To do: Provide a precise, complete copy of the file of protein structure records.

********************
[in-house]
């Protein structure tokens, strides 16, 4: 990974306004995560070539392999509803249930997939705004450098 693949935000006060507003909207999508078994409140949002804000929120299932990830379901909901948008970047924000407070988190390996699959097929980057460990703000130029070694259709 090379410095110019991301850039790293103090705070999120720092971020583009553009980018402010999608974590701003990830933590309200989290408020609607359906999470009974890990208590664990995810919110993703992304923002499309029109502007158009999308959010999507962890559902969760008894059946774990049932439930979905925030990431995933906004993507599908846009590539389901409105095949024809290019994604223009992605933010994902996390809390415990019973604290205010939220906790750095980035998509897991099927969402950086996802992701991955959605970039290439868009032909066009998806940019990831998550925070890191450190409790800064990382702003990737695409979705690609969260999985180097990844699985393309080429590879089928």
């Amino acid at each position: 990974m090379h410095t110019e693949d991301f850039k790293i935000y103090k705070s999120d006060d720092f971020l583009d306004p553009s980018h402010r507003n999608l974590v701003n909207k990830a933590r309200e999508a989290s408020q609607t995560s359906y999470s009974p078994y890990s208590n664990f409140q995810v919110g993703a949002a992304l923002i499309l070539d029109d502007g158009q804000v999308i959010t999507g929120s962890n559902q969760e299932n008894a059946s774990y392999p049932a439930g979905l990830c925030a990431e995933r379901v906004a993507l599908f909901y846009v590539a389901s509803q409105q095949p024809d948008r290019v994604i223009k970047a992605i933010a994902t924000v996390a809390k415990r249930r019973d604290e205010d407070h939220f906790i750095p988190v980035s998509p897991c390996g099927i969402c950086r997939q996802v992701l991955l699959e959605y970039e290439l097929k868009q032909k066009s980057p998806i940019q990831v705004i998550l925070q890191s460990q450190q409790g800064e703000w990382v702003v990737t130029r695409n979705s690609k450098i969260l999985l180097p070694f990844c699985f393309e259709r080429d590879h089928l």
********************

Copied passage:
[in-house]
């Protein structure tokens, strides 16, 4: 990974306004995560070539392999509803249930997939705004450098 693949935000006060507003909207999508078994409140949002804000929120299932990830379901909901948008970047924000407070988190390996699959097929980057460990703000130029070694259709 090379410095110019991301850039790293103090705070999120720092971020583009553009980018402010999608974590701003990830933590309200989290408020609607359906999470009974890990208590664990995810919110993703992304923002499309029109502007158009999308959010999507962890559902969760008894059946774990049932439930979905925030990431995933906004993507599908846009590539389901409105095949024809290019994604223009992605933010994902996390809390415990019973604290205010939220906790750095980035998509897991099927969402950086996802992701991955959605970039290439868009032909066009998806940019990831998550925070890191450190409790800064990382702003990737695409979705690609969260999985180097990844699985393309080429590879089928």
């Amino acid at each position: 990974m090379h410095t110019e693949d991301f850039k790293i935000y103090k705070s999120d006060d720092f971020l583009d306004p553009s980018h402010r507003n999608l974590v701003n909207k990830a933590r309200e999508a989290s408020q609607t995560s359906y999470s009974p078994y890990s208590n664990f409140q995810v919110g993703a949002a992304l923002i499309l070539d029109d502007g158009q804000v999308i959010t999507g929120s962890n559902q969760e299932n008894a059946s774990y392999p049932a439930g979905l990830c925030a990431e995933r379901v906004a993507l599908f909901y846009v590539a389901s509803q409105q095949p024809d948008r290019v994604i223009k970047a992605i933010a994902t924000v996390a809390k415990r249930r019973d604290e205010d407070h939220f906790i750095p988190v980035s998509p897991c390996g099927i969402c950086r997939q996802v992701l991955l699959e959605y970039e290439l097929k868009q032909k066009s980057p998806i940019q990831v705004i998550l925070q890191s460990q450190q409790g800064e703000w990382v702003v990737t130029r695409n979705s690609k450098i969260l999985l180097p070694f990844c699985f393309e259709r080429d590879h089928l």